Let’s decide. In the first month of 2020 I heard two words I didn’t realize were ‘real’ words. From time to time we all add prefixes or suffixes to familiar words to make the meanings fit our purposes exactly with a bit of humor or sarcasm.
That’s what I thought was happening when I heard ‘otherizing‘ on a radio program and read ‘awfulizing‘ in a magazine article. Ahh! Clever! I understood the intended meaning, I thought. Just to make sure, though, because I am a fan of dictionaries, I looked them up intending to find only ‘other’ and ‘awful’ in the entries. I was wrong.
OTHERIZING is a term for recognizing others as different and alien if they are not like us. It is not a valued practice if it leads to condescension, discrimination or separation. Children don’t otherize; it seems to be a learned habit. We may hear it more in these chaotic times. It has been around for a century or so but its use has escalated since 2010.
I am guilty of otherizing the opposite sex; males generally use an operating system that females view as different for sure, and nonsensical to boot. (Speaking in generalities here based on my own experiences. We all know they don’t ask for directions, for example). I have friends who don’t drink wine or don’t like chocolate or hate cats. Gasp!
That there are others who share different views and passions, though, who can envision life differently than I do, for that I am grateful. How much more interesting life is because there are others around not like me!
AWFULIZING is also an authentic word. I am unrealistically optimistic, so I felt sure I this didn’t fit me. It’s a word that means thinking the worst that could possibly happen in a given scenario. Wait, in that case, yes, I do awfulized when contemplating an unusual activity or move.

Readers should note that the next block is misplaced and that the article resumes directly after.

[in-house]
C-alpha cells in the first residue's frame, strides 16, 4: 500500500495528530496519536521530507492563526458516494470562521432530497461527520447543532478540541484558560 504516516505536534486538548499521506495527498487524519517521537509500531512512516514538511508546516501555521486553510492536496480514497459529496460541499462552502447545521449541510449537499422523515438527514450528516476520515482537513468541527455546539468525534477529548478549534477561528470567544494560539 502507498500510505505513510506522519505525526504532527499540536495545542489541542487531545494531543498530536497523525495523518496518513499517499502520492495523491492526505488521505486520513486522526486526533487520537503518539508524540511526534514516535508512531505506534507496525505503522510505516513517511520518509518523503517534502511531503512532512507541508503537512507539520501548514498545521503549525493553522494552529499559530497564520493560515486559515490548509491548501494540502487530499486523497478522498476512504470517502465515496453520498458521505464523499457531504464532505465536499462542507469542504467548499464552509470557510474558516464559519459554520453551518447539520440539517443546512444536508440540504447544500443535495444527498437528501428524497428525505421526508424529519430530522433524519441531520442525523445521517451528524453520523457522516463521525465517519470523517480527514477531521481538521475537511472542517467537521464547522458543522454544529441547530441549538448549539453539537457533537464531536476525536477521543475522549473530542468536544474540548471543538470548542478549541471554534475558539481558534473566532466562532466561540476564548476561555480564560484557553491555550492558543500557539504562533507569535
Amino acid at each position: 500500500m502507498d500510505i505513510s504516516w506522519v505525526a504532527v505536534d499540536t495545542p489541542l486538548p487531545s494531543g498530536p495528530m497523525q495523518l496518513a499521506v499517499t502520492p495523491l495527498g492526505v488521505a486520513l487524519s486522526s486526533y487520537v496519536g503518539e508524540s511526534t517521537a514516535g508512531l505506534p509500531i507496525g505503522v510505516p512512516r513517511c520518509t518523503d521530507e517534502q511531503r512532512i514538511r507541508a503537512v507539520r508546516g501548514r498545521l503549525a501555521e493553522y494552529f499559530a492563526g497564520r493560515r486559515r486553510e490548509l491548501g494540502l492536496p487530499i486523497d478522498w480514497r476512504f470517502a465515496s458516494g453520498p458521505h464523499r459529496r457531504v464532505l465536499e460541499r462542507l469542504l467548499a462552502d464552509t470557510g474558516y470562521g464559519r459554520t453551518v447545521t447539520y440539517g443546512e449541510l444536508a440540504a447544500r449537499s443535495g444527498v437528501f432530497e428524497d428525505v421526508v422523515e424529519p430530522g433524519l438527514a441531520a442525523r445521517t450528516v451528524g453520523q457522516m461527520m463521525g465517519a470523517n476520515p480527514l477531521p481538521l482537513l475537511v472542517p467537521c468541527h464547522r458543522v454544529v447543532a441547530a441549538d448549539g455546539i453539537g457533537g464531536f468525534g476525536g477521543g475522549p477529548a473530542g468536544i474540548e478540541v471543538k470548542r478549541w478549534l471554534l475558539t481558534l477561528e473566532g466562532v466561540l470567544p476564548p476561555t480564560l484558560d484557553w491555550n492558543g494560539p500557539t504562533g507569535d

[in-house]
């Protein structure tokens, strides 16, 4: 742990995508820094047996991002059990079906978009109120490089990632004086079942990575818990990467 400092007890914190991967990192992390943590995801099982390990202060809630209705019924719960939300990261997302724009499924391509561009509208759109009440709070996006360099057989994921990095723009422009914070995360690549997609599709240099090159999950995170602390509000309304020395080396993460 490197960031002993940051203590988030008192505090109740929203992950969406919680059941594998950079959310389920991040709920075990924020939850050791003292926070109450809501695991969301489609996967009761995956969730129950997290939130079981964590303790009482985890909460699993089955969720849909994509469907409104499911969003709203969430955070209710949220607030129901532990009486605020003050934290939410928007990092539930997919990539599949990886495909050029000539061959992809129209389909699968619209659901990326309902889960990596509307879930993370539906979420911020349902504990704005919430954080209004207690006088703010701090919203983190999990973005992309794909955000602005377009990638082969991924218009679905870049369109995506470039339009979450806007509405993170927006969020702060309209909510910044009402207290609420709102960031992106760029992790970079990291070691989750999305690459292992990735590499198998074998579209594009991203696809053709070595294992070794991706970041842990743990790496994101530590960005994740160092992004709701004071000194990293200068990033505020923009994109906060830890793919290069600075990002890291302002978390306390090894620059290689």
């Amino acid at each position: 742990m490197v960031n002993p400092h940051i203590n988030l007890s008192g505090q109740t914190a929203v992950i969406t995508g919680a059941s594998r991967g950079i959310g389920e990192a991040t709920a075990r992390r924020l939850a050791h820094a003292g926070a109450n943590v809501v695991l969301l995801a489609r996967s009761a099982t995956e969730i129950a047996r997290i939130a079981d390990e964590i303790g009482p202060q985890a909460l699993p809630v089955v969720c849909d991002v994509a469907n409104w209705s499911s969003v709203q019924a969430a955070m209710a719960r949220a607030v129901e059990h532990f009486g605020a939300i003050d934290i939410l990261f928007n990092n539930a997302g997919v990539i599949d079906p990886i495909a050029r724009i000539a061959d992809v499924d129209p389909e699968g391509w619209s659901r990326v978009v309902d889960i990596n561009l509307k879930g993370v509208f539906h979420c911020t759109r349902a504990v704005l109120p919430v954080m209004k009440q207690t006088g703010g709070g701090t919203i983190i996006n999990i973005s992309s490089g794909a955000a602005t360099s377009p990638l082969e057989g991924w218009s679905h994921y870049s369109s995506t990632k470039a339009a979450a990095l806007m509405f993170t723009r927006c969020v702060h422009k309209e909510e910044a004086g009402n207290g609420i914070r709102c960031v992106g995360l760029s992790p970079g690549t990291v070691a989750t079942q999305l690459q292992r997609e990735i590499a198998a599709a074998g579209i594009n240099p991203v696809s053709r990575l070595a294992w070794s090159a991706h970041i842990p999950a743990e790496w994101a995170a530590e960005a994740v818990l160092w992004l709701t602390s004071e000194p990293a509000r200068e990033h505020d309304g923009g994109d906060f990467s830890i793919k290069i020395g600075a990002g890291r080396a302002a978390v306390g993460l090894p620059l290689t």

“What’s the worst that could happen?” Haven’t we all asked that? I might hear a ‘no’ and if that doesn’t alter my world, I would go ahead and ask. That happens in the workplace regarding raises, days off, modifications to procedures, promotions, etc. I awfulize in my head way more than most know, but once I settle these debates – I might get laughed at, they may not like me, I might get hurt, I might make a fool of myself, I might be throwing my money away – I go ahead. Nothing is gained without risk. Tweenagers and adolescents are pros at awfulizing, and drama reigns.
We seenagers ( those who have been around long enough to have seen, heard and done a lot) generally care less what others think. Safety and health and satisfying connections become the priorities. Awfulizing might serve a valid purpose in imagining situations in a more realistic, positive way, thereby encouraging us to move forward. Not a bad habit to acquire in this new decade.